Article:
We shouldn’t see larger, more absolute conspiracies than we need to. My guess is that Mitchell keeps a very tight rein on the op ed page, but the Weekend Review has a reasonable degree of independence.

  63. jquiggin
    May 11th, 2009 at 08:47 | #64

    Either way I predict a CPRS is coming to an L/NP branch near you sometime in the next couple of years.

    So lets can the “Howard-L/NP are Bush poodles” meme thats been bouncing around the Ozblogosphere for the better part of a decade. Its what the host of this blog might call a “refuted political doctrine”.

    Well, no. At present, with Coalition pollies pushing Plimer’s book, the doctrine looks pretty good. If and when your prediction comes true, the doctrine will need re-examination.

  64. May 11th, 2009 at 09:42 | #65

    Jack if you’re implying that George W Bush was ever in any sense the leader of the Republican Party, I’m afraid you see him in a very different light to me.

    Your examples of GST and gun control pre-date the Bush Administration. From September 2001 onwards, Howard and Downer were committed fellow-travellers of the American Enterprise Institute and all the accompanying rhetoric about global wars on terror and preventing the new caliphate and removing civil rights in the name of national security and preserving Western values about things like the sanctity of marriage and denying the reality of AGW. Anyone who believes these were all independent Howard Government initiatives that just happened to coincide with similar developments in Washington has an interpretation of recent history that I don’t share.

    It’s significant I think that Howard now seems to spend much of his time hanging around the AEI and the Hoover Institution, getting prizes for his contributions to the preservation of freedom and engaging in mutual admiration exercises with wingnut pundits. It’s not for nothing he and Downer were consistently singled out by the likes of Mark Steyn as beacons of courage and wisdom in the global sea of America-hating liberal decadence.

  65. Crispin Bennett
    May 11th, 2009 at 10:49 | #66

    That review supplied me with the cheeriest Sat breakfast read I’ve had for a while (certainly from the Oz).

    It’s a tad empty though. I suspect the denialists gain some of their ability to bombasticate in the face of overwhelming evidence from their sure knowledge that absolutely nothing significant is going to be done about GW, regardless of who ‘wins’ the intellectual victory.

  66. Eat The Rich
    May 11th, 2009 at 15:19 | #67

    The sun is made of iron and the moon is made of cheese. Thanks Ian! If I leave a stocking by the mantlepiece will you come and fill it for me?

  67. May 11th, 2009 at 21:38 | #68

    Just repeating myself.

    What evidence is there that Plimer is right wing? I’m not saying that he isn’t, I just wonder whether it is a well founded assertion.

  68. jquiggin
    May 11th, 2009 at 22:04 | #69

    Terge, I was a bit ambiguous there. I meant to suggest (@ #32) that Plimer shared the tribal hostility to environmentalists that is fairly common among mining geologists of a certain age. I don’t have any information about his politics.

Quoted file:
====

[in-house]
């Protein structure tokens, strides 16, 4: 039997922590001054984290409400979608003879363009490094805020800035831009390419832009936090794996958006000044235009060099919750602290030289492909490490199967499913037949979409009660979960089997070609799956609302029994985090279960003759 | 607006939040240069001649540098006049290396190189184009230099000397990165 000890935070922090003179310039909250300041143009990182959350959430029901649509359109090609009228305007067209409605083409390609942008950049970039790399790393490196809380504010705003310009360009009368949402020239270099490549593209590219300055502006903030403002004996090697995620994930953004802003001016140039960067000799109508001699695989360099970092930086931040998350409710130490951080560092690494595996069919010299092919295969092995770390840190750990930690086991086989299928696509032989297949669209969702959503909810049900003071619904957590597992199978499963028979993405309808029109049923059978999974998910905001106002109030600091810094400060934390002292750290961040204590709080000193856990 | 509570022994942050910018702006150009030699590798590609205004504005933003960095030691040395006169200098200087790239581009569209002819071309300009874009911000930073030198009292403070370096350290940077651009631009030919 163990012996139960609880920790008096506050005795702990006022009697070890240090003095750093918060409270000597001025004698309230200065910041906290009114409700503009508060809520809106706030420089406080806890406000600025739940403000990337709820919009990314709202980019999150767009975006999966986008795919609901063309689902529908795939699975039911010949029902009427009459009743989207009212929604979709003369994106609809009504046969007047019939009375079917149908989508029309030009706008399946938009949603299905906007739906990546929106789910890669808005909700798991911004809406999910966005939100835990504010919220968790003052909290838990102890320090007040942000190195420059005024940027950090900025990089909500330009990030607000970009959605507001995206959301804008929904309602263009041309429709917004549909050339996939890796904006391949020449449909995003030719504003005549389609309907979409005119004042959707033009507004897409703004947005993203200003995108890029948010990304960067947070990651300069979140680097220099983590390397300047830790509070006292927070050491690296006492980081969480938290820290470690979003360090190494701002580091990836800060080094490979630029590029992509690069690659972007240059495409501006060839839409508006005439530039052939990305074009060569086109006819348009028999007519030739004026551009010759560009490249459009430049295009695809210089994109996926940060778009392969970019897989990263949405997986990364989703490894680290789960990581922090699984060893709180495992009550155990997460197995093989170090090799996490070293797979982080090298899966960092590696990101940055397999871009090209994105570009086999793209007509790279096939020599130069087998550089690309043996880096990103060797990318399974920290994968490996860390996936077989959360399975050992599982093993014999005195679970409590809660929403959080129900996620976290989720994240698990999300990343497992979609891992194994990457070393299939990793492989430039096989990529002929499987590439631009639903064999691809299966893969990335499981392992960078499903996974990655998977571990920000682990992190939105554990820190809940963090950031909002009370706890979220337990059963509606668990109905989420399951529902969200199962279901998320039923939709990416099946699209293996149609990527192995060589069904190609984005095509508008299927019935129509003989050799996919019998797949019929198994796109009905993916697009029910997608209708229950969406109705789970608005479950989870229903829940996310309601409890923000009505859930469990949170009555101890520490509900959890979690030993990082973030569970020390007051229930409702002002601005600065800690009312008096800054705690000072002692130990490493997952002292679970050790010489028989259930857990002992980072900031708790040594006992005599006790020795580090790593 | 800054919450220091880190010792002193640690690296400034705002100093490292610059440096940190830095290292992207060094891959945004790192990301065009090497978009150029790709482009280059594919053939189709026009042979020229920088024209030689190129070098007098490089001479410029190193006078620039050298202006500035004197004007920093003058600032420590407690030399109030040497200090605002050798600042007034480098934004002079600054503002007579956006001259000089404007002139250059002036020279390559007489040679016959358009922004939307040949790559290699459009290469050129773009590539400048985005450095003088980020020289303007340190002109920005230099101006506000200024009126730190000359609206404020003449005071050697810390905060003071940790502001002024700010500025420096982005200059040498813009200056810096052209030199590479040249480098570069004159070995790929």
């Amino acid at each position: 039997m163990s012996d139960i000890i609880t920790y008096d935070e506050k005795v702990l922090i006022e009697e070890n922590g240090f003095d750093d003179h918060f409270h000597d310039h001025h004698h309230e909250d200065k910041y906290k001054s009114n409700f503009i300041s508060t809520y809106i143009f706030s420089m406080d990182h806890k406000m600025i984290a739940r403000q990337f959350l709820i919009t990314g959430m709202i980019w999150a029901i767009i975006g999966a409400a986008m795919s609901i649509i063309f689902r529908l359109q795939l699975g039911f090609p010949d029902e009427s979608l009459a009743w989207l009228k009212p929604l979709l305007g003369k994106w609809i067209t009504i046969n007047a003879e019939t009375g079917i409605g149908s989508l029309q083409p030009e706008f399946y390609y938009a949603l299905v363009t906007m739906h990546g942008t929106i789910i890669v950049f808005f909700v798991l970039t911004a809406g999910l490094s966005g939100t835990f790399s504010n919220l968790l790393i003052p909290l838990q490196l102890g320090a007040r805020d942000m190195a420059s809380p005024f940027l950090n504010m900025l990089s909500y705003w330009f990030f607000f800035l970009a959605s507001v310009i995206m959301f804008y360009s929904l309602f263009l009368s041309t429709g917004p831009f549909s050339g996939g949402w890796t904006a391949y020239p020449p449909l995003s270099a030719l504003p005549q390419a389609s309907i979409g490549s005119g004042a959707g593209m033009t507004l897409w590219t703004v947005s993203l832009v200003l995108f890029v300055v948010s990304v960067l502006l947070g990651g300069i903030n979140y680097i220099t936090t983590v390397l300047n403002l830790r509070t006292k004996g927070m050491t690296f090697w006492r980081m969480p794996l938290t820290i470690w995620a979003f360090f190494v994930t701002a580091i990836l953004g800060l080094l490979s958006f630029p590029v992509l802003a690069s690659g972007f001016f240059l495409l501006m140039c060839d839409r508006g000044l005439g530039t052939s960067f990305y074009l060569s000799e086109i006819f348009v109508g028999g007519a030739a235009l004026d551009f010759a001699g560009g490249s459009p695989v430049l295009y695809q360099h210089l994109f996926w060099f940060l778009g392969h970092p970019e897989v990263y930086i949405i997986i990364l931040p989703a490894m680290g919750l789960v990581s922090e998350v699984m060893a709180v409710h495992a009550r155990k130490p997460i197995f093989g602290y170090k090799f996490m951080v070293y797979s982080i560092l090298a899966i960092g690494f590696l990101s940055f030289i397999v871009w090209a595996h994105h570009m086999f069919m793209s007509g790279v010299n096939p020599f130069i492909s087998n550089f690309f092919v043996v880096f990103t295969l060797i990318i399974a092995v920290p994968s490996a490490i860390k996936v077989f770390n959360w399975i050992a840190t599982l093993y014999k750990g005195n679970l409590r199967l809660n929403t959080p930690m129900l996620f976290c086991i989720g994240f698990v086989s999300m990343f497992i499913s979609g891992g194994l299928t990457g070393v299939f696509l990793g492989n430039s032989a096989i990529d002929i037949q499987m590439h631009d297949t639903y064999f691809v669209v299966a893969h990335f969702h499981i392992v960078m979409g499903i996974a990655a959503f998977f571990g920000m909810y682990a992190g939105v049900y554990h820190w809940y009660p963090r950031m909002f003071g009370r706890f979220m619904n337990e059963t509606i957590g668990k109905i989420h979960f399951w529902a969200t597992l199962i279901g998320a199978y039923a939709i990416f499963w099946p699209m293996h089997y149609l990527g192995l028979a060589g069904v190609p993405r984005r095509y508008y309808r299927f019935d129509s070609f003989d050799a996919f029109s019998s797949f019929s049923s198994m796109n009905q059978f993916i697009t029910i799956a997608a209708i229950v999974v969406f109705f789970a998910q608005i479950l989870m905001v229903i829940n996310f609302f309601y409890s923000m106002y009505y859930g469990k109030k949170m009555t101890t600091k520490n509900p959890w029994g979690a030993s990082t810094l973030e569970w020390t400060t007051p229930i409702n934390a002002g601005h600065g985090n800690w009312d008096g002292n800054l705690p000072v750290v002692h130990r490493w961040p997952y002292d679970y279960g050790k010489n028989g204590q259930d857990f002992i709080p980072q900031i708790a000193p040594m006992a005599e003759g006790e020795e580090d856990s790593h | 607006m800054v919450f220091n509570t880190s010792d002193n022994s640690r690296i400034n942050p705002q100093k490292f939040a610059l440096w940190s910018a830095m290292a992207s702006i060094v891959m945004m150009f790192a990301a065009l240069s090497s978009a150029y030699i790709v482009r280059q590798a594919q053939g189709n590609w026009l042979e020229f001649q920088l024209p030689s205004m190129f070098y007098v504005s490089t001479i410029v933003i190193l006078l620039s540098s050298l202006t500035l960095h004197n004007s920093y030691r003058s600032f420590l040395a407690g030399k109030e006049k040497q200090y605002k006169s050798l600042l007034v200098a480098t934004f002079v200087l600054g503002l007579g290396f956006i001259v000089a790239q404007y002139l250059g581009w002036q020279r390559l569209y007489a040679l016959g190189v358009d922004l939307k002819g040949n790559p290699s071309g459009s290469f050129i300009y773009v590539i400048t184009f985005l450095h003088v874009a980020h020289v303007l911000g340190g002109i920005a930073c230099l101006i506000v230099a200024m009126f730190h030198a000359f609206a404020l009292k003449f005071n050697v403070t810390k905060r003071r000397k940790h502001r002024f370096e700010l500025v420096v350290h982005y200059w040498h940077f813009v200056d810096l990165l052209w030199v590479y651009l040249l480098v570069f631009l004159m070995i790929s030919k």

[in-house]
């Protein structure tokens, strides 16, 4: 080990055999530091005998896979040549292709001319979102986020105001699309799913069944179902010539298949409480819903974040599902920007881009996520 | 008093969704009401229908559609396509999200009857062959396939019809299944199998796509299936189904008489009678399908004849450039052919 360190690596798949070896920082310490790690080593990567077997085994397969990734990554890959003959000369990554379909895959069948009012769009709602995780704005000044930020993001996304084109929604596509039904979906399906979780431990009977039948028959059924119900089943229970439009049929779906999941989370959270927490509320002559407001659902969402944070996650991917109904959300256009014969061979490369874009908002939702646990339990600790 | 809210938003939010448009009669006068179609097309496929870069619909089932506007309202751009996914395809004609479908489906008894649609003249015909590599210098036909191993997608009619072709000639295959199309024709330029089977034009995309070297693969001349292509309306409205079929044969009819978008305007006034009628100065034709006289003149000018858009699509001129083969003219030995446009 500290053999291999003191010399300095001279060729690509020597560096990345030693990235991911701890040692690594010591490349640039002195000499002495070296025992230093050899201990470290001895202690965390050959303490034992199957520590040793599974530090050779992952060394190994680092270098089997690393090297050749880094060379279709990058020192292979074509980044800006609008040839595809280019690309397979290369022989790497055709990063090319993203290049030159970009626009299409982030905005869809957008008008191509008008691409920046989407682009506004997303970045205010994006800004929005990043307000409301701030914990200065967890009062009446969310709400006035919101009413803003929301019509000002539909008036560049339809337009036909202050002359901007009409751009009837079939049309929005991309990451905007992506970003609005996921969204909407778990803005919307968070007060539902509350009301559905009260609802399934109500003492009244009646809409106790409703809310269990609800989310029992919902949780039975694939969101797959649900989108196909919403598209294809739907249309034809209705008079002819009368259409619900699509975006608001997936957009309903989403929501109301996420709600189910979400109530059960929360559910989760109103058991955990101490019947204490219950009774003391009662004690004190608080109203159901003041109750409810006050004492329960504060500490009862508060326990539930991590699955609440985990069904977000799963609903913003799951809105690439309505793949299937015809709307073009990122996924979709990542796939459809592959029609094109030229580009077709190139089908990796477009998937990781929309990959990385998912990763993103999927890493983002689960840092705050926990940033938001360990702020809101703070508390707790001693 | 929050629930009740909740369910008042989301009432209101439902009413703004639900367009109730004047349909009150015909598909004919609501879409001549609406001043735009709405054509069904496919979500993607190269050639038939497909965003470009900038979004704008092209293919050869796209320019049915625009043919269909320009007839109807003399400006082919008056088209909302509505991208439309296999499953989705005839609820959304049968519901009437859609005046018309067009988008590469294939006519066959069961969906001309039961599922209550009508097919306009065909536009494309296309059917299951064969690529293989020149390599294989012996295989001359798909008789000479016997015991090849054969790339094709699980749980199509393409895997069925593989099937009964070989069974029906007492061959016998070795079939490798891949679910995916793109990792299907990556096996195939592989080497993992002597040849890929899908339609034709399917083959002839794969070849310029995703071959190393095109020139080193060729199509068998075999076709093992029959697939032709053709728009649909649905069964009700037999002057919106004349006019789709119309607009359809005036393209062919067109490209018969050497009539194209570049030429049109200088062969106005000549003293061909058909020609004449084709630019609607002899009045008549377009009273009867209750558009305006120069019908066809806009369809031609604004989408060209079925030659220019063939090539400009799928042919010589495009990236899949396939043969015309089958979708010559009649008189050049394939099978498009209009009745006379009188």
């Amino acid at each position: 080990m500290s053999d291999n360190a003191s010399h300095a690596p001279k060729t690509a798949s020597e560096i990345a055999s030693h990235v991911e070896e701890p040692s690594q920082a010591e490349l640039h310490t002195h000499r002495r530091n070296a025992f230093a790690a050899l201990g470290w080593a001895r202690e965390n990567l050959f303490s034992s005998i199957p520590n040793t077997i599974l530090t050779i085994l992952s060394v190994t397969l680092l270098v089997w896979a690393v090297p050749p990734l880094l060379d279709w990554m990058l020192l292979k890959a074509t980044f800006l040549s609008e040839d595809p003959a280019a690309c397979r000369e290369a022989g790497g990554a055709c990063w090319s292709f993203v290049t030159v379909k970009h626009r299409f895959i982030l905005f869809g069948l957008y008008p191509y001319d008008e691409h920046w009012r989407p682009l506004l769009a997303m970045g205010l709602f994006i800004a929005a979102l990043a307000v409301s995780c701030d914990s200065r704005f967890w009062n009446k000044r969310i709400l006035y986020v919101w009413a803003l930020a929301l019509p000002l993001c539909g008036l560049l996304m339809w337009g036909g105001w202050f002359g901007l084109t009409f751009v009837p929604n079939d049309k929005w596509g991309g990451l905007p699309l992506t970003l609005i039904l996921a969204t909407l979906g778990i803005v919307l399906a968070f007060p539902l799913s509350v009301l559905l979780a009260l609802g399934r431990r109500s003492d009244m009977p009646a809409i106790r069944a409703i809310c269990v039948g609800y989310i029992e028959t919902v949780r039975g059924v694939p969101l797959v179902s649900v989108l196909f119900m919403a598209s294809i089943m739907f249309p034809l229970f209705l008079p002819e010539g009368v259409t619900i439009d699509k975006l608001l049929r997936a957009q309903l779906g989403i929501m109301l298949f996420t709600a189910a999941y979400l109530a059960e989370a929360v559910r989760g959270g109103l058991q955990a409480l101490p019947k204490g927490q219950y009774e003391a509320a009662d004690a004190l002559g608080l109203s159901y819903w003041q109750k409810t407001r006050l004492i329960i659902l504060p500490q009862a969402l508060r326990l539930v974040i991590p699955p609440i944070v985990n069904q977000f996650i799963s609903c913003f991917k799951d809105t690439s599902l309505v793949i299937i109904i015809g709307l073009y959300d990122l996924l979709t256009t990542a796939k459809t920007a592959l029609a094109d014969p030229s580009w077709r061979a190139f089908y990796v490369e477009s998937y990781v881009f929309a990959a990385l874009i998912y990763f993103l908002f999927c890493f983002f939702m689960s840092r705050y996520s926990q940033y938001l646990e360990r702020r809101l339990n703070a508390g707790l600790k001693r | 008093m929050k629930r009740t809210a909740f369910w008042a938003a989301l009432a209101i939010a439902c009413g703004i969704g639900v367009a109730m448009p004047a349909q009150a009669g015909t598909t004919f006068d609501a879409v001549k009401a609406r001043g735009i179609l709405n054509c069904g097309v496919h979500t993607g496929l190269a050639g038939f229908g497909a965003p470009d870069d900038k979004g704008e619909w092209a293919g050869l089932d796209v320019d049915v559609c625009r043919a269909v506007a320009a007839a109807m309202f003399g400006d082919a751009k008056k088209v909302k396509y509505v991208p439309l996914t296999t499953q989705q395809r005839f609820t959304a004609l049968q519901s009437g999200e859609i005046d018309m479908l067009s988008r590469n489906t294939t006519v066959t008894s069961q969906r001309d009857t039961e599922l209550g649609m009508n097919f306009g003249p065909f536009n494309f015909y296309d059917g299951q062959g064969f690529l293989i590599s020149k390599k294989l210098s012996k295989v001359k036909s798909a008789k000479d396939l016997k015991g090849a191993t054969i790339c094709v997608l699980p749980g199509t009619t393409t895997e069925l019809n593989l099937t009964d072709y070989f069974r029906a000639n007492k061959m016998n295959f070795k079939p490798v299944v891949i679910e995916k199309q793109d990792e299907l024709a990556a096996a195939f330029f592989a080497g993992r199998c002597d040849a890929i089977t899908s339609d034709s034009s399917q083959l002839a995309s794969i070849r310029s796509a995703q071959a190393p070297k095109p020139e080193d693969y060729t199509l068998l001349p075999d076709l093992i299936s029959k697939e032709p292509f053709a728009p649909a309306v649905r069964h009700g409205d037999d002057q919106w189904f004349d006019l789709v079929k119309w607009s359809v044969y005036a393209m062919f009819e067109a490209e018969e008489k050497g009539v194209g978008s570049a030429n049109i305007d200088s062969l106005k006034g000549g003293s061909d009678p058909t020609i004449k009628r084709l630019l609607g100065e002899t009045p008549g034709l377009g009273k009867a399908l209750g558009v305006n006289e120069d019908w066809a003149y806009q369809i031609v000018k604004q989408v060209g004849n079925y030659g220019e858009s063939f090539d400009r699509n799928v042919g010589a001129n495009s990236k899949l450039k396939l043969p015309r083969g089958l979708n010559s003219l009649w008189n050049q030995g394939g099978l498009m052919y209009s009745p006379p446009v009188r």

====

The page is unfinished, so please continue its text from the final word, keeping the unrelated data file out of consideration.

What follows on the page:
69. May 12th, 2009 at 09:57 | #70

    # 65 jquiggin Says: May 11th, 2009 at 8:47 am

    Well, no. At present, with Coalition pollies pushing Plimer’s book, the doctrine looks pretty good. If and when your prediction comes true, the doctrine will need re-examination.

    I wouldnt attach much significance to Ron Boswell launching Ian Pilmers book. Thats just Ronny being Ronny, dont pay him any mind.

    The “Bush-poodle” theory of Howard-L/NP policy making depended on two, and really only two, big data points: Howard’s failure to sign Kyoto/develop an effective CPRS and his eagerness to join the Coalition attack on Iraq. All the rest is just Howard-hating hog-wash – trumping up a case based on the inevitable parallels bw English-speaking Right-wing parties.

    Both data points look pretty threadbare and insubstantial in retrospect.

    Re Iraq: It was obvious to me from the beginning that the ADF’s participation in Iraq-attack was token, based on standard military alliance politics. Results speak for themselves: ADF battle fatalities in Iraq = 0.

    Re CC: Since the election the L/NP have been in the throes of shrugging off Howard’s “doolittle-delay” legacy on CC. But, it turns out, so have the ALP! No one suggested that Rudd-ALP were “Bush-poodles” when they put 5%-15% on the table.

    It follows that the L/NP’s CC lead-dragging has a political cause that lies much closer to home than the purported poodle-heeling powers of the Bush-REPs. Its hardly a dirty little secret that we are a nation of energy miners and outer-suburban petrol-heads.

    These constituencies form important parts of the bases of both major parties. Its not surprising that getting effective CC policy out of them is like pulling teeth.

    Even so, I predict that the L/NP will soon come around to CC goodness, just as the ALP have. My prediction, based on Convergence theory, is that the L/NP will sign onto some form of effective CPRS by 2011.

    If they are sensible they will sign onto one before the 2010 in order to narrow that points of electorally damaging difference bw them and the ALP. If they are silly they will drag their feet on CC and get wiped out in the 2010 election. The 2011 leadership spill will be the L/NP’s last chance to salvage CC policy credibility from the political wreckage.